Walden critizes lawsuit over feed problem

July 16, 2008 12:00 am


Baker City Herald

A lawsuit filed by the National Wildlife Federation to strip ranchers of the federal Critical Feed Use program is drawing fire from Rep. Greg Walden, R-Ore.

In a letter sent Wednesday to Agriculture Secretary Ed Shafer, Walden said the Critical Feed Use program is vital to Eastern Oregon farmers and ranchers during these times of record-high feed and fuel costs.

The USDA established the Critical Feed Use program in May, allowing qualifying farmers and ranchers to graze livestock or bale hay on a portion of their land enrolled in the Conservation Reserve Program (CRP), but only after nesting seasons for wildlife such as pheasants, which are set by the USDA, had lapsed.

In Baker County and other areas of Northeastern Oregon, the nesting season ended Wednesday.

Walden's letter was sent in response to a July 8 restraining order issued in the National Wildlife Federation lawsuit by a the U.S. District Court judge putting the Critical Feed Use program on hold.

"This decision represents an unwarranted hardship levied on hardworking ranching and farming families, and I strongly back the USDA's efforts to see that this decision is overturned," Walden said.

He said the lawsuit is yet another assault on rural Americans who have followed the government directions while trying to make an honest living and being outstanding voluntary stewards of the land.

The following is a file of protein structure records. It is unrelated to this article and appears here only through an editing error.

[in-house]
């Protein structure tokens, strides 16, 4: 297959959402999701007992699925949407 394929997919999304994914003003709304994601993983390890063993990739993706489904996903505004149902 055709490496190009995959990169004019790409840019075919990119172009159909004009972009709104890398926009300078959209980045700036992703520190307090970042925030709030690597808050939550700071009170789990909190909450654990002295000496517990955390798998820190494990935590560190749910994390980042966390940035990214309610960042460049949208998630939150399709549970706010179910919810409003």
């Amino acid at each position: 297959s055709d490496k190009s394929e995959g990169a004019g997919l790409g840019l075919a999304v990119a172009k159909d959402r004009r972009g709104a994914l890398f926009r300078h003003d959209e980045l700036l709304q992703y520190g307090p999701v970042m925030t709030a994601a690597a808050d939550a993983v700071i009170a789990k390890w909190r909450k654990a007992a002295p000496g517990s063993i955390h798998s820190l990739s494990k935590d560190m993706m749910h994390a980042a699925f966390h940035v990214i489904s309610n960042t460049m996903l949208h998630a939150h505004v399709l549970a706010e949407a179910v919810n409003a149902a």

USDA officials are scheduled to appear before the U.S. District Court in Seattle today to defend the program.

Two consecutive years of drought across Oregon and other western states cut hay production by nearly a third, creating a shortage that left ranchers struggling to find enough hay to feed their cattle through the winter and caused hay prices to double in many areas.

"I think the injunction is unfortunate in that the relief is much needed for livestock producers," said Cal Ransom, president of the Baker County Livestock Association.

While hay production in Baker County rebounded this spring due to timely rains, hay prices remain near record highs, Ransom said.

He said there's not much CRP land in Baker County so the grazing provisions of the Critical Feed Use program won't have much effect here, but with the potential for baling hay on millions of acres, it could affect hay prices.

"Potentially there is a lot of tonnage out there," Ransom said. "The program, if left intact, would provide relief to producers overall by dropping feed prices."

Walden said near-record feed prices reflect strong demand and tight supplies, which have been exacerbated by competition for acres where wheat, corn and other feed crops are being grown for ethanol production rather than feed.

The Critical Feed Use program was intended to make more than 18 million tons of feed from 24 million acres of CRP land nationwide available this summer for grazing or haying, Walden said.

The Oregon Cattlemen's Association and other farm and ranch groups applauded Walden's efforts to overturn the federal court judge's restraining.

Kay Teisl, executive director of the Oregon Cattlemen's Association, said Walden understands that with high feed and fuel prices, now is not the time to strangle management flexibility.